You are going to love this blog.

Last week I told you about an injury case in which we rejected the insurance company’s top offer and went to trial.

That jury gave us 4 times what the top offer was from the insurance company.  Today I want to tell you about a case I not only lost but completely blew.

It involved a drunk driving case.  I was an assistant D.A. representing the Commonwealth of Pennsylvania in the case.

The police officer arrested the driver for intoxication and the driver refused a breathalyzer test.

Therefore, it was crucial in the case for the officer to testify about his belief in the defendant’s intoxication.

Usually that is done by having him testify to the basis for his stop and his observation of the defendant’s driving and the field test that the defendant took and failed.

So what happened?

Well, I was facing an old, experienced criminal defense attorney.  Pittsburgh wrongful death, medical malpractice, auto accident, slip and fall and criminal defense attorney Bernie Tully was about 2 years out of law school and still unsure of himself in the courtroom.

It was a nonjury trial in front of an Allegheny County judge.

I had the police officer on the stand and I started questioning him.

I asked him about the stop and the reason for the stop.

I asked him about his observations about the defendant at the scene and what the defendant did at the scene.  All was going well up until that point.

Then it happened.

The defense attorney started to object.  He was objecting to everything.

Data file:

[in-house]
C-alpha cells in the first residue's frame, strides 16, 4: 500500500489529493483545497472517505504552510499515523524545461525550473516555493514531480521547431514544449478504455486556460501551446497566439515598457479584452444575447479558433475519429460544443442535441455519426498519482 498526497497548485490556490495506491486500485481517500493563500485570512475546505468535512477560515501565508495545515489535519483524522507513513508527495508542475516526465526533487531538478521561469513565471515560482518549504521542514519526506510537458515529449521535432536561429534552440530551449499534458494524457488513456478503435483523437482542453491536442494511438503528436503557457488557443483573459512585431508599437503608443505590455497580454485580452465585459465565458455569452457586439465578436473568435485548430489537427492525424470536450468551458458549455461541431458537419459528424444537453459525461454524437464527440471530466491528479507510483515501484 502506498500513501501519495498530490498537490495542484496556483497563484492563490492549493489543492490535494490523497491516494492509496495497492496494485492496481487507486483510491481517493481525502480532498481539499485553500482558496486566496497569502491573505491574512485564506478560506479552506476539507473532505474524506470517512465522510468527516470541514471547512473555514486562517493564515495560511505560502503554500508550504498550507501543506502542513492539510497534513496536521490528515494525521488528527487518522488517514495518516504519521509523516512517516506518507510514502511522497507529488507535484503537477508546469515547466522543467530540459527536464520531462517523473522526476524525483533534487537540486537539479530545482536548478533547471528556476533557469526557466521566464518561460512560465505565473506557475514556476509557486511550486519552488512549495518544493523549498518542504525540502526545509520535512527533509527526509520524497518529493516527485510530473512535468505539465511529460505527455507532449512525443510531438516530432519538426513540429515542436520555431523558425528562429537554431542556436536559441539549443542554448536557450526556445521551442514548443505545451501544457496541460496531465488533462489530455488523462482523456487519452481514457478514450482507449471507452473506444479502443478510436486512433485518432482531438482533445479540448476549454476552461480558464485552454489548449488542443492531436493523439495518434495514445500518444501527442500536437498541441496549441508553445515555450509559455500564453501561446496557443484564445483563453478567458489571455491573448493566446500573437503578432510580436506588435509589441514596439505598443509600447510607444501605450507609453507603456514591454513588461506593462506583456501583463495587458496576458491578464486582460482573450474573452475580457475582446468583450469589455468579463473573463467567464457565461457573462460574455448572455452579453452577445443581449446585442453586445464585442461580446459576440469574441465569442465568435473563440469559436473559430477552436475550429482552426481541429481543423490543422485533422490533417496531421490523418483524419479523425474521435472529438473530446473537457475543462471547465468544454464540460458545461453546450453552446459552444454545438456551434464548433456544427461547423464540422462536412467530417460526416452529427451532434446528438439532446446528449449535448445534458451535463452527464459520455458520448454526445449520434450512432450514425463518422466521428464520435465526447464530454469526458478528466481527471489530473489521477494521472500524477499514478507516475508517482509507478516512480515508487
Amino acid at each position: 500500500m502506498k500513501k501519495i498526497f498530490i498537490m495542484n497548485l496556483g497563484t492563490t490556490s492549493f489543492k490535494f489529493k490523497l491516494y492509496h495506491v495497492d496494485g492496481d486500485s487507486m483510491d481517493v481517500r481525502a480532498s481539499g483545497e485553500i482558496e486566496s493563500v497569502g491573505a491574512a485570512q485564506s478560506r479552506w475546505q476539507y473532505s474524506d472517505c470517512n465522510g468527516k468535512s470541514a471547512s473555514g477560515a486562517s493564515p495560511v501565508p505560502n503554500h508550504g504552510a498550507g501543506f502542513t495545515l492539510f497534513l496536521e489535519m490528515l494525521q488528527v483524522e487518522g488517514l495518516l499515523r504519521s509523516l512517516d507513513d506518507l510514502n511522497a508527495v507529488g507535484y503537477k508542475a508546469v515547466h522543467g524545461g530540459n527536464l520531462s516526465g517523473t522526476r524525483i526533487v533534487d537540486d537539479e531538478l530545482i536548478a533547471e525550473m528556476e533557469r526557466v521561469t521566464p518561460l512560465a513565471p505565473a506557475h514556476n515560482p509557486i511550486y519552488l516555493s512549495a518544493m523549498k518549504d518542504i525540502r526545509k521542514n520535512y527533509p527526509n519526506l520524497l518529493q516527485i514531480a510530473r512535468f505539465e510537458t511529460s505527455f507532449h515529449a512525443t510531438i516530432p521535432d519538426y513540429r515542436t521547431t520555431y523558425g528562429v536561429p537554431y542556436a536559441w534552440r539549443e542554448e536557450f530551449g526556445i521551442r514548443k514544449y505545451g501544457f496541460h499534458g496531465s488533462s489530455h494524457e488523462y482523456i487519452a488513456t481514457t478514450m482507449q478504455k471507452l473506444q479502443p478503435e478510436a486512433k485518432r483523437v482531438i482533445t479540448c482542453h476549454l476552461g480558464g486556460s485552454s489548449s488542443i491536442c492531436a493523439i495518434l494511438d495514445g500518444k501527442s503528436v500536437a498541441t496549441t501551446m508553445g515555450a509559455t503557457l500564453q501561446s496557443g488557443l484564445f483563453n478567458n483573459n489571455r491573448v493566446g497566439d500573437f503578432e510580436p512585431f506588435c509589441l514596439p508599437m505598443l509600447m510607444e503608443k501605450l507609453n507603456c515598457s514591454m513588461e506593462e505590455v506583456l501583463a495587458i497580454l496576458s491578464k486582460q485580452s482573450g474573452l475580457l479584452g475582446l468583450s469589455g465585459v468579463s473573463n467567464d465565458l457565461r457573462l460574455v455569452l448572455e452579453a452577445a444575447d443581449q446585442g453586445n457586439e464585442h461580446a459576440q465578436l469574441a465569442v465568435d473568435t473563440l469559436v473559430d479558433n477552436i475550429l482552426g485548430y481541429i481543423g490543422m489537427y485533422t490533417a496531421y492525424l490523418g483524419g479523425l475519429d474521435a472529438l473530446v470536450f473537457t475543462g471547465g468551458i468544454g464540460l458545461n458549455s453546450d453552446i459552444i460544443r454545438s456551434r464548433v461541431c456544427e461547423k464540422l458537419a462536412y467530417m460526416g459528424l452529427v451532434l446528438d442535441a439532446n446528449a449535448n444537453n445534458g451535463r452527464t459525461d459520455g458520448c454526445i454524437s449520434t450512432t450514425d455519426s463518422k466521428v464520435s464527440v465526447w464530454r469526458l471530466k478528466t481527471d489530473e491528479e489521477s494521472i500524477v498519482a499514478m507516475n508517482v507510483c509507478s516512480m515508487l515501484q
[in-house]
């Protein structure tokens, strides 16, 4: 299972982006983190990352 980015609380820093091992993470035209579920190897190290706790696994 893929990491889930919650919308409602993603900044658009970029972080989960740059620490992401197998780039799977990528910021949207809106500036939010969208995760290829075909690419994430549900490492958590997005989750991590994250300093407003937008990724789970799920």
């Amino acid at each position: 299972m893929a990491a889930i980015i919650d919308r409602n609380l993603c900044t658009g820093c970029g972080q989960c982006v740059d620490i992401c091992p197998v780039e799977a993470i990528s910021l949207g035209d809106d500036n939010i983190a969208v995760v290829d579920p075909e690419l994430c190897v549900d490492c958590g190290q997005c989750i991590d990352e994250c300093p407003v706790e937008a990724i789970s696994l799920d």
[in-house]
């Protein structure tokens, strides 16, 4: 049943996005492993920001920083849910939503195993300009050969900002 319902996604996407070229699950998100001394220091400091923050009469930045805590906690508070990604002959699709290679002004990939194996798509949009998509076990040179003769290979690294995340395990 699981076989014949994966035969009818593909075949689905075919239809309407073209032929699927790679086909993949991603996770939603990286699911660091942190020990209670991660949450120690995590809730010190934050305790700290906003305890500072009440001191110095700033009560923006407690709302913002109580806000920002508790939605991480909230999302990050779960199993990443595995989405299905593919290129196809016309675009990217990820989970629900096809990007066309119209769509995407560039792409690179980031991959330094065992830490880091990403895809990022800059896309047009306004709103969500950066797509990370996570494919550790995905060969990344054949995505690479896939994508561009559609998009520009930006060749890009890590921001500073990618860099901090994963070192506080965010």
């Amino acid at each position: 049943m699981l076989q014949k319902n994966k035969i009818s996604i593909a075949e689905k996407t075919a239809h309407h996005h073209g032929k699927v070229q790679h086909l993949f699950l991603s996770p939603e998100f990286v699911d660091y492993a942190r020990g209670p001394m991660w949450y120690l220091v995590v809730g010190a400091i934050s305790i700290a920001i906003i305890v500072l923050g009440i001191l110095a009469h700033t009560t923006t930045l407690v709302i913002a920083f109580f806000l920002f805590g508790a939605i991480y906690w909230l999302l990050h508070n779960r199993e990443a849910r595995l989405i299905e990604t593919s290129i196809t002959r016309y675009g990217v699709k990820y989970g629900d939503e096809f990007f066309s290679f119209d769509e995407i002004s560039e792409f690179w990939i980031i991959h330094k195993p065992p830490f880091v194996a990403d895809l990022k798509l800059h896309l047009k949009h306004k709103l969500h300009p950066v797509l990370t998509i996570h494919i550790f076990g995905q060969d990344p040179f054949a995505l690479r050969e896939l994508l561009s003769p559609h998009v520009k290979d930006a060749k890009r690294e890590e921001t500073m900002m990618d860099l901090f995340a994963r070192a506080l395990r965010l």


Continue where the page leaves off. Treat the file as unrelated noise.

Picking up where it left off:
Objection, no foundation.  Sustained.

Objection, hearsay.  Sustained.

Objection, no foundation.  Sustained.

See what the defense attorney’s strategy was?

He was trying to get Pittsburgh wrongful death, medical malpractice, car accident, slip and fall and criminal defense attorney Bernie Tully rattled.  He was trying to get a young, inexperienced prosecutor to forget to ask the ultimate issue in the case.

And that is what happened.

I forgot to ask the officer whether in his opinion, based upon all he saw and observed, whether the defendant was under the influence of alcohol to a degree that rendered him incapable of safe driving.

And it worked.

I got so shook up that I forgot to ask that question.

I then said “the Commonwealth rests.”

Well, a big smile comes over the judge’s face.  Ditto the face of the defense attorney.

The judge looked down at me and said ” You forgot to ask the ultimate question.”

Not guilty.

Looking back on it, all I had to do was just ask the judge to let me reopen my case and ask that question.

But I didn’t think of that.

Well, I’m a big believer in learning something from every mistake.

I learned to never, ever, go into a courtroom without having an outline of the questions I am going to ask a witness on the stand.

And I never did after that day.

Thanks for reading.

Bernie the attorney